Antioxidants increasingly have been praised for their benefits against disease and aging, but recent studies at Kansas State University show that they also can cause harm. Researchers in K-State's Cardiorespiratory Exercise Laboratory have been studying how to improve oxygen delivery to the skeletal muscle during physical activity by using antioxidants, which are nutrients in foods that can prevent or slow the oxidative damage to the body. Their findings show that sometimes antioxidants can impair muscle function. "Antioxidant is one of those buzz words right now," said Steven Copp, a doctoral student in anatomy and physiology from Manhattan and a researcher...
  • Scientists discover influenza's Achilles heel: Antioxidants

    10/29/2009 10:30:41 AM PDT · by Pharmboy · 43 replies · 1,989+ views
    New research in the FASEB Journal opens the door for new drugs that could prevent severe flu-related lung damage As the nation copes with a shortage of vaccines for H1N1 influenza, a team of Alabama researchers have raised hopes that they have found an Achilles' heel for all strains of the flu—antioxidants. In an article appearing in the November 2009 print issue of the FASEB Journal (http://www.fasebj.org) they show that antioxidants—the same substances found in plant-based foods—might hold the key in preventing the flu virus from wreaking havoc on our lungs. "The recent outbreak of H1N1 influenza and the rapid...
  • Broccoli: The Fountain of Youth

    08/25/2009 9:17:30 AM PDT · by nickcarraway · 61 replies · 2,005+ views
    Baltimore Sun ^ | 8/25/090 | Jett Stone
    "I'm president of the United States, and I'm not going to eat any more broccoli!" proclaimed George H.W. Bush in a 1990 news conference. America's 41st president disdained broccoli so much that he banned the vegetable from the White House menu. Now 84, Bush may live to regret his broccoli bullying: New scientific evidence suggests that a chemical in broccoli may rejuvenate the immune system enough to ward off common diseases of aging. At the University of California- Los Angeles, Andre Nel and colleagues recently discovered that sulforaphane, a phytonutrient in broccoli, activates antioxidant pathways at the cellular level. Injected...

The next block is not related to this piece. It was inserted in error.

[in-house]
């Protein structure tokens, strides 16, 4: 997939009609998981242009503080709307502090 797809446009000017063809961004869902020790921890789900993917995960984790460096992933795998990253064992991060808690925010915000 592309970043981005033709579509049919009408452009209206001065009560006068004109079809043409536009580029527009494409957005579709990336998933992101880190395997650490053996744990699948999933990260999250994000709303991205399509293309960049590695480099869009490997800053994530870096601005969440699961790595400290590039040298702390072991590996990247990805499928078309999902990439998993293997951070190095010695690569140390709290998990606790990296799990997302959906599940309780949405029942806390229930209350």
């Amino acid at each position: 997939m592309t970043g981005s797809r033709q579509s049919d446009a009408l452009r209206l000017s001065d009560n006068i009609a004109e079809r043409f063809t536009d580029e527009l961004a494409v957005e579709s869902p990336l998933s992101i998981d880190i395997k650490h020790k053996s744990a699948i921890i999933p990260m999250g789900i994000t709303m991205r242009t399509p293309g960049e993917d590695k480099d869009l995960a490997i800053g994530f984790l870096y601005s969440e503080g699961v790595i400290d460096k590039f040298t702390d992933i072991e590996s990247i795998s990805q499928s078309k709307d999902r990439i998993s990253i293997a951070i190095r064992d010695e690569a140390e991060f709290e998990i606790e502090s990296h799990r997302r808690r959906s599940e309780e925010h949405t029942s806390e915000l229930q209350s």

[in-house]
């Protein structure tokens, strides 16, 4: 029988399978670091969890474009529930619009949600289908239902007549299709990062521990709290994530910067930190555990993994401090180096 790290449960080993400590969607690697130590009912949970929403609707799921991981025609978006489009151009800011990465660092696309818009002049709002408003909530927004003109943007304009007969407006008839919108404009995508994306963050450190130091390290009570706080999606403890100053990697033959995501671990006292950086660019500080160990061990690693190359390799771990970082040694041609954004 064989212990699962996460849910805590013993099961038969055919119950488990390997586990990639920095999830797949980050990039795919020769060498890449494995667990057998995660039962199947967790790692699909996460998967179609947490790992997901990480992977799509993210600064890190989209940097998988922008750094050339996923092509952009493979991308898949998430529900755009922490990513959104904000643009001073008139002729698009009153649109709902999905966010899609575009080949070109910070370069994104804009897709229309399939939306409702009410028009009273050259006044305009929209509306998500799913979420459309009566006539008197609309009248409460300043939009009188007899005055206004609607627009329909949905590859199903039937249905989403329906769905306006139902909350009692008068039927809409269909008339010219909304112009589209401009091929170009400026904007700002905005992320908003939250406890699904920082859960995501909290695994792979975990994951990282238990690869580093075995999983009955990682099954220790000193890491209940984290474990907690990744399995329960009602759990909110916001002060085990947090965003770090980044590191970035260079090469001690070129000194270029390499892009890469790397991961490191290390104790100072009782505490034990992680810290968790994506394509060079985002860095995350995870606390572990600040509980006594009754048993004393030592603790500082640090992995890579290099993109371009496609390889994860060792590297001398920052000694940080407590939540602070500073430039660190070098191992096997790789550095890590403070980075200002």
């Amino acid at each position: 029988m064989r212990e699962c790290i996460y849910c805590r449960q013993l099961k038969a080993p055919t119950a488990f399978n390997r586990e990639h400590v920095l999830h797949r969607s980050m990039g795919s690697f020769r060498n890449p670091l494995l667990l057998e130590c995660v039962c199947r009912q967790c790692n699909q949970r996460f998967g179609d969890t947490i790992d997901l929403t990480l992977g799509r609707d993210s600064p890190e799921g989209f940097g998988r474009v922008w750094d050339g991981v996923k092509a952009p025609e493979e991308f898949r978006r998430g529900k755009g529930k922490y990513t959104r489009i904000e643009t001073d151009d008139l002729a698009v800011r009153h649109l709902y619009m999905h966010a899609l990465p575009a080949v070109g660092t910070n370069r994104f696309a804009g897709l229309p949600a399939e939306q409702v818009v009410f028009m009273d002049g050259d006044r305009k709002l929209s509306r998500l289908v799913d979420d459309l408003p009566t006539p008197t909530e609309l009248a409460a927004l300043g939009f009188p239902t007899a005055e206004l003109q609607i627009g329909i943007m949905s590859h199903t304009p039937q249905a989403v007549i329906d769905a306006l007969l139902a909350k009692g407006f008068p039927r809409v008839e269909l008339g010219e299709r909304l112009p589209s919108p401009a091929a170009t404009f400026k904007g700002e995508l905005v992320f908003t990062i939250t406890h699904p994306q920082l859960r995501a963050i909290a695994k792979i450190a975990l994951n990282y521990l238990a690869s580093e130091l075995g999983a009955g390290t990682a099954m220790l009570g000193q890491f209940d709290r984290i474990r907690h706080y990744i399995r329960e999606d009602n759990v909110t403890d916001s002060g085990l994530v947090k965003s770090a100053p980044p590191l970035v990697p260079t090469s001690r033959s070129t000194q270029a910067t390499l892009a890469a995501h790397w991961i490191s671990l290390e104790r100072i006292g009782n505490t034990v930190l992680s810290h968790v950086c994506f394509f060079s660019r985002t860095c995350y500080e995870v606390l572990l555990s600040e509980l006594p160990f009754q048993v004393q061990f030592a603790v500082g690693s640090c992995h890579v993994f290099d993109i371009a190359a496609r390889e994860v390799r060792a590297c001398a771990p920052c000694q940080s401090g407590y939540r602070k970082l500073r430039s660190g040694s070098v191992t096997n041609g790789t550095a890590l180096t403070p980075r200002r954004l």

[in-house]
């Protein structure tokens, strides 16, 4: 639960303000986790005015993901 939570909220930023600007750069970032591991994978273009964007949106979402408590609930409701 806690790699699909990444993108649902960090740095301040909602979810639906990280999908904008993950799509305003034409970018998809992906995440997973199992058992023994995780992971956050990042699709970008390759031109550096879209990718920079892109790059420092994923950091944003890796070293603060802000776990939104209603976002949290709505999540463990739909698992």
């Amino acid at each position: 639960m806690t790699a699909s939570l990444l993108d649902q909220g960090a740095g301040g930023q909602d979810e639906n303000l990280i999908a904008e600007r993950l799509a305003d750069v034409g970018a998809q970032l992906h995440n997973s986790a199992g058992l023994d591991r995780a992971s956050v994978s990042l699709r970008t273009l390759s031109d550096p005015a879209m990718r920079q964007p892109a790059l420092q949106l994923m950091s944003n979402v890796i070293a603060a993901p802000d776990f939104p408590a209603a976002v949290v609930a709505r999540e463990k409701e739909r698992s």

• Antioxidants from black tea may aid diabetics (Type IIs)

    07/30/2009 12:27:02 AM PDT · by neverdem · 9 replies · 810+ views
    foodnavigator.com ^ | 29-Jul-2009 | Stephen Daniells
    Polysaccharides from black tea may blunt the spike in sugar levels after a meal more than similar compounds from green and oolong tea, and offer potential to manage diabetes, says a new study. The black tea polysaccharides also exhibited the greatest activity for scavenging free radicals, which are linked to development of diseases such as cancer and rheumatoid arthritis, according to new findings published in the Journal of Food Science. Interest in tea and its constituents has bloomed in recent years, with the greatest focus on the leaf’s polyphenol content. Green tea contains between 30 and 40 per cent of...
  • 800 Year-Old Cancer Fighting Vitamin been Re-Discovered In Israel

    06/17/2009 2:52:05 PM PDT · by Shellybenoit · 15 replies · 1,538+ views
    Israel 21C/The Lid ^ | 6/17/09 | The Lid
    Rabbi Moshe ben Maimon, also known as Moses Maimonides or the Rambam was not only one of the greatest Torah scholars of all time, he was a rabbi, physician, and philosopher in during the Middle Ages. Much of his career he was in the personal doctor Saladin, the 12th Century Sultan of Egypt. Along with his great books on Jewish learning, he wrote 10 breakthrough medical books and had many medical cures that had been lost through time. One of them might have been found. A doctor at the University of Haifa has tested a compound based on an inedible...
  • Exercise and Vitamins: Now, Wait A Minute

    05/15/2009 4:45:05 AM PDT · by grey_whiskers · 19 replies · 1,189+ views
    Corante Weblog ^ | 05/13/2009 | Derek Lowe
    ...ROS are also implicated in many theories of aging and cellular damage, which is why cells have several systems to try to soak these things up. That’s exactly why people take antioxidants, vitamin C and vitamin E especially. So. . .what if you take those while you’re exercising? A new paper in PNAS askes that exact question. About forty healthy young male volunteers took part in the study, which involved four weeks of identical exercise programs. Half of the volunteers were already in athletic training, and half weren’t. Both groups were then split again, and half of each cohort took...
  • Randomized Trials of Antioxidant Supplementation for Cancer Prevention - First Bias, Now Chance...

    12/24/2008 5:45:19 PM PST · by neverdem · 9 replies · 1,089+ views
    JAMA ^ | December 9, 2008 | Peter H. Gann, MD, ScD
    Randomized Trials of Antioxidant Supplementation for Cancer PreventionFirst Bias, Now Chance—Next, Cause Peter H. Gann, MD, ScD JAMA. 2009;301(1):(doi:10.1001/jama.2008.863). In 1996, a wave of hope arose when the Nutritional Prevention of Cancer trial reported a 65% reduction in prostate cancer incidence in men receiving selenium supplementation.1 This came only 2 years after the ATBC (-Tocopherol, Beta Carotene) Cancer Prevention Trial had reported a 35% reduction in prostate cancer occurrence among men taking vitamin E supplements.2 Suddenly, it appeared to make sense that this cancer could be prevented by bolstering antioxidant defenses in middle-aged and older men. Prostate cancer was not...